Pa. coronavirus recovery: Bring a COVID kit to vote says state Health Secretary

Over the last week in Pennsylvania, there have been five days with more than 2,000 new cases reported per day.

Pennsylvania Secretary of Health Dr. Rachel Levine

Pennsylvania Secretary of Health Dr. Rachel Levine speaks at a coronavirus press briefing. (Office of Gov. Tom Wolf)

Pennsylvania health officials on Monday reported 2,060 new cases of the coronavirus, along with 1,909 on Sunday, raising the total number of cases to 211,996 since the start of the pandemic. No new fatalities were reported, but 1,267 people are currently hospitalized and “this number has been steadily climbing,” said Health Secretary Dr. Rachel Levine on Monday.

Cases continue to mount around the commonwealth and efforts to contain them are thwarted by poor participation in contact tracing, according to Levine.

Over the last week in Pennsylvania, there have been five days with more than 2,000 new cases reported per day. Forty of the commonwealth’s 67 counties have percent positivities rates above 5%, 10 more counties than last week. There are more people infected then there were during the initial spring peak, but fewer people require hospitalization or are on ventilators.

“Our health care systems are better prepared to address the virus than they were in the spring, but we all must do our part,” said Levine.

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Contact tracing and quarantine, two key tools for slowing the spread of the coronavirus to new people, have lagged in the face of mounting numbers. Philadelphia officials recently cautioned that they are unable to keep up with the surge.

When contact tracers do reach out, Levine said, people are often resistant to answering questions about where they’ve been. For example, between October 18-24 only 24% of people asked whether they had gone to a business or large gathering in the previous two weeks answered the questions, she said.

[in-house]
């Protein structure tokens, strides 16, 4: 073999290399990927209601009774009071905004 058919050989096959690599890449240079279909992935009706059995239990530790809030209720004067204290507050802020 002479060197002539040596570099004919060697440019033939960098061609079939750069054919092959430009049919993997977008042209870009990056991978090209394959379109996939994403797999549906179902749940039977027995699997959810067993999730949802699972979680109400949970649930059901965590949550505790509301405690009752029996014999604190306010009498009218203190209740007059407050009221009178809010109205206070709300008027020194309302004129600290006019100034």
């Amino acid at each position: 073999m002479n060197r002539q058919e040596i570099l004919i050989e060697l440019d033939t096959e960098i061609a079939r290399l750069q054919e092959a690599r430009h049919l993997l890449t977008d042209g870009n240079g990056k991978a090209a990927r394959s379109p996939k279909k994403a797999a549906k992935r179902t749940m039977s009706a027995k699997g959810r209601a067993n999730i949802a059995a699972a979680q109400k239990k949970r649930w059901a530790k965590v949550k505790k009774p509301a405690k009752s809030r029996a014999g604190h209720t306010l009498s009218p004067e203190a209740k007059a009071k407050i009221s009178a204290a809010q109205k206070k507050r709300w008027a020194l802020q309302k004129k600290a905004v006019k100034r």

“I cannot stress enough how critical this information is for us,” said Levine.

Voting during a pandemic

One day before Election Day, state health officials urged residents who plan to vote in person to add a “COVID kit” to their voting day plan. That kit should include a blue or black pen, mask, and hand sanitizer. Officials also asked residents to download the coronavirus contact-tracing app on their phones.

She stressed that voting, with the proper precautions, is safe.

In response to questions about what voters should do if they’ve been unexpectedly been asked to quarantine due to contact with someone who later tested positive for COVID-19, Levine told residents to call the Pennsylvania Department of State.

“If someone is in quarantine, there are ways that we have that they can vote,” she said.

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A spokesperson for the Pennsylvania Department of State said people recently told to quarantine qualify to vote by emergency absentee ballot, as do people who had an unexpected illness or disability, or cause for a last-minute absence, that occured in the final week before Election Day. The form to apply to do so is here:

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